Why you need cloud neutrality
As you move your infrastructure to the cloud, it’s important to consider how to not become beholden to a single cloud vendor. In other words, to attain cloud neutrality. I’m afraid that I don’t have all the answers on how to do this, but I do have some thoughts. In any case, I recommend that you think about it now, before you throw a lot of money into one vendor’s vision of the “cloud.”
The Sad History of Neutrality (besides Switzerland)
Will you think less of me if I admit that I started in IT in the early ’90s? Back then, one concern of IT managers was not being too tied in to a single technology vendor. Once you adopted a platform, you were making a long term decision. If you were IBM AS400 today, you were likely going to be IBM AS400 for a long time.
Managers were rightly worried about being locked into platforms that might get super expensive, wouldn’t keep up with the times or, even worse, get totally dropped by their vendors.
However, a couple of saviors came along to save the day! Unix and SQL. Both were platform-neutral technologies. They were built on global standards so, for example, if your SQL code ran on one database it would run on all the others.
Except, it didn’t.
It turned out that neutrality was good for customers but bad for vendors. While tech vendor PR campaigns jumped on the neutrality bandwagon, their products did not. Of course not; neutrality largely turned them into commodities. If SQL was standard, you could buy your database, for instance, from Oracle, IBM, Informix (remember them?), Ingres (remember them?), Microsoft (remember them? Oh wait, they’re still here)… Assuming that performance was similar, you, the customer, would gain bargaining power. Oracle get too expensive? Move to Informix, or IBM, or any of the numerous other vendors.
So, vendors fought neutrality quite effectively. They did it by taking the standards and ‘extending’ them with their own, proprietary implementations (anyone who remembers doing outer joins with + signs in Informix knows what I mean). Perhaps the most obvious extensions were procedural languages; Oracle’s PL/SQL is very different than Microsoft’s T-SQL.
The same happened on the UNIX front. Each vendor delivered their own ‘flavor’, be it AIX, HP-UX, Solaris, etc.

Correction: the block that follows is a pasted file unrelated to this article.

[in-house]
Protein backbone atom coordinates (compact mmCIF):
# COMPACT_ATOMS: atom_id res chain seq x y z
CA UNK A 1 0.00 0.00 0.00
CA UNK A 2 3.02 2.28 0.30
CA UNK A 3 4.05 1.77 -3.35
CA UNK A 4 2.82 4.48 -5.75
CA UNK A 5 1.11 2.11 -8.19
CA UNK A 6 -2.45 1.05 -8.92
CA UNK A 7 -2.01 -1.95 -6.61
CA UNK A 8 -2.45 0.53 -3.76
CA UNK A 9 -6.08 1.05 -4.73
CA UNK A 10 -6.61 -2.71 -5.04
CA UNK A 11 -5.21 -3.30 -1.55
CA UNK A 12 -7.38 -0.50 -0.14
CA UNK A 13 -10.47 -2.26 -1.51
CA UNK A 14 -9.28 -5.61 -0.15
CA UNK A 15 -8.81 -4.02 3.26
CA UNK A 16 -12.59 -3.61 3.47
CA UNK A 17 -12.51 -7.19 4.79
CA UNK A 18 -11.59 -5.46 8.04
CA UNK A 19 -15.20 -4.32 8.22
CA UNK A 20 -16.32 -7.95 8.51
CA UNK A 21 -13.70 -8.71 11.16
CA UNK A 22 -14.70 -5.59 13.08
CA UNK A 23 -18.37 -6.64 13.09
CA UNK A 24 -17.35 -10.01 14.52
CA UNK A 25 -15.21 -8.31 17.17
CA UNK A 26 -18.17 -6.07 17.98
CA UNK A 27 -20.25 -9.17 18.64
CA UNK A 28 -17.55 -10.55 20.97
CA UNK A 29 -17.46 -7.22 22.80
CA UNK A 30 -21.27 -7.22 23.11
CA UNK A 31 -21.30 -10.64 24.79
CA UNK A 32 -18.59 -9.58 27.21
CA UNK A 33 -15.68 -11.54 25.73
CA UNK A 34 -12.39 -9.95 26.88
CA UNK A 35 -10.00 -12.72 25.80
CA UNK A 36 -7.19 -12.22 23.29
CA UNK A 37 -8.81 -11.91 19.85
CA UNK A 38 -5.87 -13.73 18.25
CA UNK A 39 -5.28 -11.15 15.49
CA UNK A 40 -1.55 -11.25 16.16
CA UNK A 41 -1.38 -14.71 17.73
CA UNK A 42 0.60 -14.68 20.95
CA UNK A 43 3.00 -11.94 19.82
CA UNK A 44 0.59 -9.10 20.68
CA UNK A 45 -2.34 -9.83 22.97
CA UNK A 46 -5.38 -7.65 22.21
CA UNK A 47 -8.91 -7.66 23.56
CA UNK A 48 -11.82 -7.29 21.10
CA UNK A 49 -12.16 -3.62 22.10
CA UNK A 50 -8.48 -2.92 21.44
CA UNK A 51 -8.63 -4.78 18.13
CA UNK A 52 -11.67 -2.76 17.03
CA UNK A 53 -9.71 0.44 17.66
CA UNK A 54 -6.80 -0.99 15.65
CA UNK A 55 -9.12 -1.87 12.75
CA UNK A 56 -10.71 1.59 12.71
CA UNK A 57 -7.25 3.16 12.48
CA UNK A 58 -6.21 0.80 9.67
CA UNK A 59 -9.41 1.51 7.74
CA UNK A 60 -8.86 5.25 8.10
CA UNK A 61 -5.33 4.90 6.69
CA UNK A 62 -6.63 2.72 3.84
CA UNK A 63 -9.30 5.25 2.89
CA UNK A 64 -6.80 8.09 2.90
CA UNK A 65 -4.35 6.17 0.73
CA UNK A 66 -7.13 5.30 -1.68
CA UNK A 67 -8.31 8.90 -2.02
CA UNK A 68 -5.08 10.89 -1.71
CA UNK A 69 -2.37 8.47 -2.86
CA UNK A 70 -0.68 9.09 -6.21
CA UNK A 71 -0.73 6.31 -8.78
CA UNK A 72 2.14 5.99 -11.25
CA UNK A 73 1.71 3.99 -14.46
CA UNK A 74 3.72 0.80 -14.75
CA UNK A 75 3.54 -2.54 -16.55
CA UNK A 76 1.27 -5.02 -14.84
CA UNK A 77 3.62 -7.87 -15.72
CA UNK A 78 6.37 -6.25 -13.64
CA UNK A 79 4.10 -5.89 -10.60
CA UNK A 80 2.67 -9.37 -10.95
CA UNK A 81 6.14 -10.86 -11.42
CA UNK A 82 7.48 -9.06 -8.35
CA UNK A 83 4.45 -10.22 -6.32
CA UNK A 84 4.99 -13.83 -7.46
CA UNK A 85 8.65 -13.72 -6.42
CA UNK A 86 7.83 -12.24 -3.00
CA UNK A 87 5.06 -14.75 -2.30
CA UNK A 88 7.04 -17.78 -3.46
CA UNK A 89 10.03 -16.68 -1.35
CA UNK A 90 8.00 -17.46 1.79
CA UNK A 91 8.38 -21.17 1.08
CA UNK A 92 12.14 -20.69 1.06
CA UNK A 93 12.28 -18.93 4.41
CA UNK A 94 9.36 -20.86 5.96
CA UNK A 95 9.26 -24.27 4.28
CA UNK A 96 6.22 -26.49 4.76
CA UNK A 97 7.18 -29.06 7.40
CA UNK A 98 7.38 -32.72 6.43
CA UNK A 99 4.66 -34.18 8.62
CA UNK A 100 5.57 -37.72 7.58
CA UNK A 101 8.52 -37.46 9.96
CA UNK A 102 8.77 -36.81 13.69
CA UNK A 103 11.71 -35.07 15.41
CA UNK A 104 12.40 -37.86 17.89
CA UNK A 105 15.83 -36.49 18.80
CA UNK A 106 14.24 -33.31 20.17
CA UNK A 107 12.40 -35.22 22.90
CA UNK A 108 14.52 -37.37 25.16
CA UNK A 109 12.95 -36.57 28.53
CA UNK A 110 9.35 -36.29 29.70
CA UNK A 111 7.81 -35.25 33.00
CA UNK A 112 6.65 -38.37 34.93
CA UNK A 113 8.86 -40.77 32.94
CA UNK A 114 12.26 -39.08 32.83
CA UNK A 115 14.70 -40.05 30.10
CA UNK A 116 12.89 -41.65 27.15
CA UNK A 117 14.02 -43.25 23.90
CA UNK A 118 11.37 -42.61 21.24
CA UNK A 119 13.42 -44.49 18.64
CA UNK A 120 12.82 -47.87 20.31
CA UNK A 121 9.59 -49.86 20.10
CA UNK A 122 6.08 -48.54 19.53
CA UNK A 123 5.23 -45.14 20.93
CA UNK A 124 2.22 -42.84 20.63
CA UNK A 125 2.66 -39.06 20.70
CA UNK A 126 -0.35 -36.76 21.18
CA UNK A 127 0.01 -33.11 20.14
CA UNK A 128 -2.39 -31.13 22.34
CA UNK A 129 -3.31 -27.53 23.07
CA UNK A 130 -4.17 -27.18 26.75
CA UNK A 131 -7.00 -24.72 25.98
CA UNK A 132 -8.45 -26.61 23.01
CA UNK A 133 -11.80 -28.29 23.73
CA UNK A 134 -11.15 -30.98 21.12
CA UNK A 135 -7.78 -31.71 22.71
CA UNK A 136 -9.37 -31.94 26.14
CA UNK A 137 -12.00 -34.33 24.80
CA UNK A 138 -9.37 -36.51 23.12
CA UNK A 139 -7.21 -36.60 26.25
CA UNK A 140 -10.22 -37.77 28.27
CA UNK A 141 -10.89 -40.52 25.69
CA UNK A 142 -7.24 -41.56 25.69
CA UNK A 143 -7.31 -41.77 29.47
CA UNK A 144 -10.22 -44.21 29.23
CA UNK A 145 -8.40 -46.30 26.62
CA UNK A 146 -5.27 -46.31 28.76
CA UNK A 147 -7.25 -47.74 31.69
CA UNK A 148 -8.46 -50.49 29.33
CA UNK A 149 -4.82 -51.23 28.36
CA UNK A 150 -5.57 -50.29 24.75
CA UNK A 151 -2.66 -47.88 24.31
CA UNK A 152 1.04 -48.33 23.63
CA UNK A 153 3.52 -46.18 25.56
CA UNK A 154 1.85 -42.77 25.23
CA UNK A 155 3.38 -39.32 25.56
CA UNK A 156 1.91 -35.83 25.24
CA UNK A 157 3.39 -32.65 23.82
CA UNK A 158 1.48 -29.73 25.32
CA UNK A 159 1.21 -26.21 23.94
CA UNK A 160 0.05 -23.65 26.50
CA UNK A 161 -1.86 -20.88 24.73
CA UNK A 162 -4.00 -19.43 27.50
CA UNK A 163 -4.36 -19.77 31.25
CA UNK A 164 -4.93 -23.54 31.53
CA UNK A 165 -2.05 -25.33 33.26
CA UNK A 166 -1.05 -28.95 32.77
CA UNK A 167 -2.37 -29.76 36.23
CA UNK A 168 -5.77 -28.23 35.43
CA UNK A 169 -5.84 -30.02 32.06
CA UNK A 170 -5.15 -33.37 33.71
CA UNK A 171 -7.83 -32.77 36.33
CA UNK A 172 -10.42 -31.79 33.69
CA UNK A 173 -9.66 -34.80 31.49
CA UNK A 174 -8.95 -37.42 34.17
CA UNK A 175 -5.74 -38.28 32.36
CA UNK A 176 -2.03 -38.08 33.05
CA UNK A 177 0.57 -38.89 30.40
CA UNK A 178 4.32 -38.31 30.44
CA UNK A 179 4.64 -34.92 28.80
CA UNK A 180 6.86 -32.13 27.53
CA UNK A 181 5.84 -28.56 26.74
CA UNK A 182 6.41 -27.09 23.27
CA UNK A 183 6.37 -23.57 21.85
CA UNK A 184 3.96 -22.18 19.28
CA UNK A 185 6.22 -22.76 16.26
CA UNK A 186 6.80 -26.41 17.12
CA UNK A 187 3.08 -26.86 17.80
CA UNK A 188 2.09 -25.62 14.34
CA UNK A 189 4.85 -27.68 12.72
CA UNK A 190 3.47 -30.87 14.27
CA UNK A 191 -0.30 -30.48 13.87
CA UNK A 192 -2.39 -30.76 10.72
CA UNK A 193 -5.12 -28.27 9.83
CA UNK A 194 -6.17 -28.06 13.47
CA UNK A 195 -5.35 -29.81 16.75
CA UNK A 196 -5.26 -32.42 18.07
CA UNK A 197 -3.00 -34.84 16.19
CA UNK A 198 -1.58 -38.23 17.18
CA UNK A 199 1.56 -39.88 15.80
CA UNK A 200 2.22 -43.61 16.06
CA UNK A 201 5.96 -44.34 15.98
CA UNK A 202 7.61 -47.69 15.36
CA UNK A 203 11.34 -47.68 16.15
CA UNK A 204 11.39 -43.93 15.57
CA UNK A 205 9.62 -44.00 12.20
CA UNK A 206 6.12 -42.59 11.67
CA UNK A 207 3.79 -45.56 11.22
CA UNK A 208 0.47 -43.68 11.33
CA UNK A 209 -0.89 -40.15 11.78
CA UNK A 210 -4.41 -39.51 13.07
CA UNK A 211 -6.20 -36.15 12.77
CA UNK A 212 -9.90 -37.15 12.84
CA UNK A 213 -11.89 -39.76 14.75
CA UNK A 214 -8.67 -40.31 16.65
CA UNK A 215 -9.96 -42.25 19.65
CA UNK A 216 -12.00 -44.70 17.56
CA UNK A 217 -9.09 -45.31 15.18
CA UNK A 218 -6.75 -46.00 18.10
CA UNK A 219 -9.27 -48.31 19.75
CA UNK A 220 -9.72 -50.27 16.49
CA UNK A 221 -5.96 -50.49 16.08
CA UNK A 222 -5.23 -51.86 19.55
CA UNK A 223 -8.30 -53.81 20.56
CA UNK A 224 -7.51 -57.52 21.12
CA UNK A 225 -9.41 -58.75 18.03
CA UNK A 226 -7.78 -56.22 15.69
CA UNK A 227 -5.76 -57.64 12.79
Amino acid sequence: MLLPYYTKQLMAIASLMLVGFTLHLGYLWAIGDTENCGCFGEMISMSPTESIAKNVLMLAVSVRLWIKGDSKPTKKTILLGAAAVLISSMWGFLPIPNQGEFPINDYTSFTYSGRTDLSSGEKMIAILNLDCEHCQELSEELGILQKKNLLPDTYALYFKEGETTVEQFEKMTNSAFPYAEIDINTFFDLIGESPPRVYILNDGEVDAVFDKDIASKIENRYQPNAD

Why You Need Neutrality
In many cases vendor extensions allow you to do things you can’t do easily with the open, or standard, versions of the technology. On the other hand, however, they bind you to one vendor. Once you write in PL/SQL, for example, it’s really hard to move away from Oracle. And, anyone who’s received a renewal bill from Oracle knows how painful that linkage can be.
Neutrality and the ‘Cloud’
Today, companies are moving their infrastructures to the cloud and that presents them with an opportunity to break free of proprietary technologies. However, many (most?) companies are falling back into the trap. Yes, I’m no longer using SSIS for ETL but am I just shifting that work to Amazon Glue, or Microsoft ADF? If so, I’m back to using proprietary, vendor-specific tools.
Steps You Can Take
So, how to break the cycle? As I noted at the top of this post, I, regrettably, don’t have all the answers. But, I do have a few suggestions:
Use DB-Independent Middleware
There are technologies available to help make your applications database independent. For example, you may know that we’re making an investment in developing a unique data matching technology called Golden Record (GR). GR is built on relational technologies. However, rather than writing it for SQL Server, MySQL, or Redshift, we’re employing a Python framework called SQLAlchemy. SQLAlchemy allows us to use largely DB-independent SQL. We can work with virtually any SQL database and SQLAlchemy will translate our calls into the version of SQL we’re running on. Is it perfect? Absolutely not. But, I’m guessing that as our requirements for improved performance increase, the effort we’ll need to port from one database to another will be reduced by 60 – 80% versus if we had written directly to a vendor’s SQL implementation.
Use Open Source ETL Technologies
The market now provides a number of open source technologies for moving data. Check out things like Apache Kafka and Airflow and Stitch to name a few. Will these be free? In the end, likely not. But, they will help keep you vendor neutral.
Stick to Ansi Standard SQL
When writing SQL, avoid vendor-specific, procedural extensions. There actually is an ISO standard for procedural database calls, SQL/PSM although, to be honest, I have never encountered it in 30 years of practice. I have found, however, that smart developers can frequently find ways to solve problems using traditional SQL when they originally thought they needed procedural commands. Even better, they frequently found that the traditional SQL actually provided better performance than did the extensions.
What Do You Think?
OK, these thoughts are still fermenting. I’ve admitted that I don’t have all the answers. I’d love to know your thoughts. Agree? Disagree? Disagree strongly? Please add your comments to the post. Let’s get a conversation going!
Thanks for reading!
Leave a ReplyWant to join the discussion?
Feel free to contribute!